KiwiSaver ban on fossil fuels a ‘dishonest distraction’ – Straterra

The decision to prevent KiwiSaver default funds from investing in fossil fuels is being described as “virtue-signaling hypocrisy” by New Zealand’s minerals sector industry organisation Straterra.

Straterra CEO, Chris Baker says the move won’t have any impact on emissions.

“We support moves towards a low carbon economy and the transition out of fossil fuels but the key to reducing emissions from fossil fuels is to reduce demand. This decision does nothing to address this. It just reduces the pool of assets KiwiSaver funds are able to hold.”

“Will KiwiSaver funds be prevented from investing in companies that use fossil fuels?  Transport, industry, energy construction and just about every other sector are dependent on fossil fuels in one way or another.

“The motorist filling up their car is not being penalised but the companies that enable them to do that are.  It is dishonest to demonise fossil fuel producers and put fossil fuels in the same category as illegal weapons when people are happily using fossil fuels every day.  It is also dishonest to give New Zealanders the impression that decisions like this are having an impact when they are not.”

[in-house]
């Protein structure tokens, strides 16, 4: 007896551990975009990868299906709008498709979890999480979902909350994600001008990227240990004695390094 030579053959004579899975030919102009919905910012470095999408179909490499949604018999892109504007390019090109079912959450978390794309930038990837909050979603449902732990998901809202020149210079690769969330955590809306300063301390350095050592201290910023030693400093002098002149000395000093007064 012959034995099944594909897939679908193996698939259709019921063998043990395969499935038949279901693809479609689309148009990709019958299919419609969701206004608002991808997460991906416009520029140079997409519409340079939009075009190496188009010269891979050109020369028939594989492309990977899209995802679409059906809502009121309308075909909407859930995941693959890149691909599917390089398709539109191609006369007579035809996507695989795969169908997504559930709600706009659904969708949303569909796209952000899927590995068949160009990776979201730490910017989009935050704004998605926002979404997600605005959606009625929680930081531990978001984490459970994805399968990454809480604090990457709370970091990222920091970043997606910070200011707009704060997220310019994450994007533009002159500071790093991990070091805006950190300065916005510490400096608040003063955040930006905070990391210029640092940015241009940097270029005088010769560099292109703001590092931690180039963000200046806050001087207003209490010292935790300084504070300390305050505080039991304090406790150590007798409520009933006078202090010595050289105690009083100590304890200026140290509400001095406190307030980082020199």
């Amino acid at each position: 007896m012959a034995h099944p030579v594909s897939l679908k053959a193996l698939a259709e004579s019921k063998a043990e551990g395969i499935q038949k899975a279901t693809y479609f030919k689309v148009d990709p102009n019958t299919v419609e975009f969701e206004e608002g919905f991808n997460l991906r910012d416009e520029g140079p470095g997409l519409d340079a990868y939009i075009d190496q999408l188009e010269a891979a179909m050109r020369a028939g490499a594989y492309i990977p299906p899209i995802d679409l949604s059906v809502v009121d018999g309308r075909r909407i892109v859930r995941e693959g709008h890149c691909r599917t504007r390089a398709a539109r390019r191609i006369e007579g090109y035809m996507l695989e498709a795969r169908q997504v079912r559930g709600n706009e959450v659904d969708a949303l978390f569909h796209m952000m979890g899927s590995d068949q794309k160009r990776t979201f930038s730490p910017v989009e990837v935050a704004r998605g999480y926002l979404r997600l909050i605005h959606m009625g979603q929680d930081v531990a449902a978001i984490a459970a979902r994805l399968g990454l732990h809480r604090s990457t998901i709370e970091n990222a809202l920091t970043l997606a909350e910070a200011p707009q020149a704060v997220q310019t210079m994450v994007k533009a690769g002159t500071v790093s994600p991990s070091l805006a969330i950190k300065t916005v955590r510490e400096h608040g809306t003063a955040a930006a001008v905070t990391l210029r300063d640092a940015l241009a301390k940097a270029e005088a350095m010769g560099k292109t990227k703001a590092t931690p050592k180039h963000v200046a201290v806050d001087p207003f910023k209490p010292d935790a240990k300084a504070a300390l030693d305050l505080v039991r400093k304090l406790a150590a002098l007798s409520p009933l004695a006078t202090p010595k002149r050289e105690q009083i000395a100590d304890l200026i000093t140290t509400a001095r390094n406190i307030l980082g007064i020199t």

He says coal producers are meeting demands from New Zealand and overseas.

“Domestic demand comes from the agricultural sector, steel manufacture, generation of electricity at Huntly (as a back up to our renewable resources to maintain security of generation), and to a minor extent to heat schools and hospitals mostly in the South Island where reticulated natural gas is not available.

“Reducing emissions from fossil fuels will occur as mechanisms such as the newly strengthened Emissions Trading Scheme runs its course and competitiveness and cost burdens allow.”

Mr Baker says this announcement is a distraction from other steps to reduce emissions.

However, commerce and consumer affairs minister Kris Faafoi says the move reflects the government’s commitment to addressing climate change and moving towards a low-emissions economy.

“It also makes sense for the funds themselves given that there is a risk of investing in stranded assets as the world moves to reduce emissions.

“In 2017, the $47 billion NZ Superannuation Fund adopted a climate change investment strategy that resulted in it removing more than $3 billion worth of stocks that exceed thresholds for either emissions intensity or fossil fuel reserves, without negatively affecting performance. So we know that moving away from investments in fossil fuels doesn’t have to mean lower returns.”

Minister Faafoi said the government would make sure Kiwisaver members have all the information they need to make good decisions about their fund.